That the tax collector knew – existentially -- something of the reality of God’s Name, was shown by his present faith (unusual, since he wittingly obeyed no commands of God), and his uncharacteristic humility (since he was no regular Temple or synagogue worshipper) before God; and therefore Jesus, Who alone knew His Father in the fullness of His glory and goodness, went on to say:
I tell you, this man went down to his house justified rather than the other.
As for the Pharisee whose pride allowed him little more than a notional appreciation of God’s Name and glory, and who enjoyed comparing himself most favourably with others, Jesus went on to say :
Everyone who exalts himself will be humbled, and he who humbles himself will be exalted.
People of God, whoever sets out for a distant destination must always keep their eyes fixed on some fixed object that establishes the right direction: looking at one’s feet, it would be impossible to arrive at the desired destination.
So too in the spiritual life, we have always to fix our mind and heart, our intention and our desire, on Jesus. Of course, it might be objected that he who does not look where he is putting his feet is asking for trouble; and there are some who would allow themselves to be convinced by such an argument and would feel encouraged to continue either worrying about themselves or else congratulating themselves for their imagined prudence. The great falsehood hidden in such attitudes is, of course, that it is not we who are going heavenward of ourselves, but rather God Who is guiding us: we attain His planned destination for us only if we follow the lead He gives us. As St. Paul said in our second reading:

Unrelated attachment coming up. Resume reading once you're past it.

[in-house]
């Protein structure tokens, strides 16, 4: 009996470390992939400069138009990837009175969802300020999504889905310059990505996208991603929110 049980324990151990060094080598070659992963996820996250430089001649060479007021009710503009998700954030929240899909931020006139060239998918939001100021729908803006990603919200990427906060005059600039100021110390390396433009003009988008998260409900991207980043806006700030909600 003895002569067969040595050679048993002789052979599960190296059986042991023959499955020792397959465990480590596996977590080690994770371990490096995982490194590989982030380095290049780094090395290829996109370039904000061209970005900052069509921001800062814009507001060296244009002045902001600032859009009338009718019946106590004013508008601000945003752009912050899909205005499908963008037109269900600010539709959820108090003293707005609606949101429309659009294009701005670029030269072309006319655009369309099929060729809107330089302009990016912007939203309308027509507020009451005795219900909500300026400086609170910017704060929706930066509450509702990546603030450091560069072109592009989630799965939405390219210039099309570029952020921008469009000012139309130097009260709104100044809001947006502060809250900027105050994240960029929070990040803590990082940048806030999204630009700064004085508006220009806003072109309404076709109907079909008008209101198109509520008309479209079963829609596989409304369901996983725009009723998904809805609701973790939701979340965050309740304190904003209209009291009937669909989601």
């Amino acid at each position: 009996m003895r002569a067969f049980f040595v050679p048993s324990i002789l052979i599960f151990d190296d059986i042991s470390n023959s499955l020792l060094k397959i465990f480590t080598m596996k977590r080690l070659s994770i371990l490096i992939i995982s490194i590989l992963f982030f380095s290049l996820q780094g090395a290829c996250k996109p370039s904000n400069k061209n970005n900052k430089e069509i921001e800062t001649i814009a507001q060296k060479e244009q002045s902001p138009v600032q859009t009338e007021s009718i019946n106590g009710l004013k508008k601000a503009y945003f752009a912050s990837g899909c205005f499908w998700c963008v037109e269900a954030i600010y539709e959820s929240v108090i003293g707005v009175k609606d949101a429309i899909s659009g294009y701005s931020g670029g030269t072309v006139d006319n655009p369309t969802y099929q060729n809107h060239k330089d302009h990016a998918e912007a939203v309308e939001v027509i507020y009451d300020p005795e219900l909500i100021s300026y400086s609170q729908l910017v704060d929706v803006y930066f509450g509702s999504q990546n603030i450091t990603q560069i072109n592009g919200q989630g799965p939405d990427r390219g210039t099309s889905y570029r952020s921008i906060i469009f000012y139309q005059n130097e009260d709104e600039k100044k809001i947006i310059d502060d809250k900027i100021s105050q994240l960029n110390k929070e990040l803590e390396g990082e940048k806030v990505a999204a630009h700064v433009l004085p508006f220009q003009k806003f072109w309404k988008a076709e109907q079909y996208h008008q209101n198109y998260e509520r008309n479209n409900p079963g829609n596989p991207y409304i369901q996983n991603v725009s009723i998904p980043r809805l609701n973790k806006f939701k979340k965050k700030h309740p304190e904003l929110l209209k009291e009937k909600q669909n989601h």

The Lord will rescue me from every evil threat and bring me safe to His heavenly kingdom. To Him be glory forever and ever. Amen!
Jesus wished to impress this upon His disciples when He warned them of pressures to come that would, if they did not take care, lead them to worry overmuch about themselves:
You will be brought before governors and kings for My sake, as a testimony to them and to the Gentiles. But when they deliver you up, do not worry about how or what you should speak, for it will be given to you in that hour what you should speak; for it is not you who speak, but the Spirit of your Father Who speaks in you. (Matthew 10:18-21)
We all know that the apostle Paul suffered more than any of the apostles for Jesus, and the hearing of only a few of his sufferings and trials fills us with admiration for his steadfast proclamation of the Good News: